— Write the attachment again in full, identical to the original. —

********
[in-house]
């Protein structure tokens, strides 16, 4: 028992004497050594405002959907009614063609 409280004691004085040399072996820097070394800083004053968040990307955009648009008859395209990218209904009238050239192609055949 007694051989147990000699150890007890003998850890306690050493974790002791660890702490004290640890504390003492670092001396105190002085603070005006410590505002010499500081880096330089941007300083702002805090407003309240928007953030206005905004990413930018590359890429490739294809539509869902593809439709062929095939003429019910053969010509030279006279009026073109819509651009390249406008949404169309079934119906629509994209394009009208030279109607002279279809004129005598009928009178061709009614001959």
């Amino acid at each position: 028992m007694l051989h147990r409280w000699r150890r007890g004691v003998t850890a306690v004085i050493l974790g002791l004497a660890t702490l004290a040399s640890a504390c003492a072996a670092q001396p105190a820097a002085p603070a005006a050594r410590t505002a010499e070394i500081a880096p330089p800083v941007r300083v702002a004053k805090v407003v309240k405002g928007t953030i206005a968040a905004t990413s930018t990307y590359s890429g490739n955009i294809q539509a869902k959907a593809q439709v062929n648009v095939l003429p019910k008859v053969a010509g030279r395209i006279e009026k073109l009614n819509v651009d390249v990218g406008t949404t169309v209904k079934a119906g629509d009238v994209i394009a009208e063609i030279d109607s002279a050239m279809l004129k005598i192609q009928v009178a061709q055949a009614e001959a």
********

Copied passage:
[in-house]
């Protein structure tokens, strides 16, 4: 028992004497050594405002959907009614063609 409280004691004085040399072996820097070394800083004053968040990307955009648009008859395209990218209904009238050239192609055949 007694051989147990000699150890007890003998850890306690050493974790002791660890702490004290640890504390003492670092001396105190002085603070005006410590505002010499500081880096330089941007300083702002805090407003309240928007953030206005905004990413930018590359890429490739294809539509869902593809439709062929095939003429019910053969010509030279006279009026073109819509651009390249406008949404169309079934119906629509994209394009009208030279109607002279279809004129005598009928009178061709009614001959």
């Amino acid at each position: 028992m007694l051989h147990r409280w000699r150890r007890g004691v003998t850890a306690v004085i050493l974790g002791l004497a660890t702490l004290a040399s640890a504390c003492a072996a670092q001396p105190a820097a002085p603070a005006a050594r410590t505002a010499e070394i500081a880096p330089p800083v941007r300083v702002a004053k805090v407003v309240k405002g928007t953030i206005a968040a905004t990413s930018t990307y590359s890429g490739n955009i294809q539509a869902k959907a593809q439709v062929n648009v095939l003429p019910k008859v053969a010509g030279r395209i006279e009026k073109l009614n819509v651009d390249v990218g406008t949404t169309v209904k079934a119906g629509d009238v994209i394009a009208e063609i030279d109607s002279a050239m279809l004129k005598i192609q009928v009178a061709q055949a009614e001959a």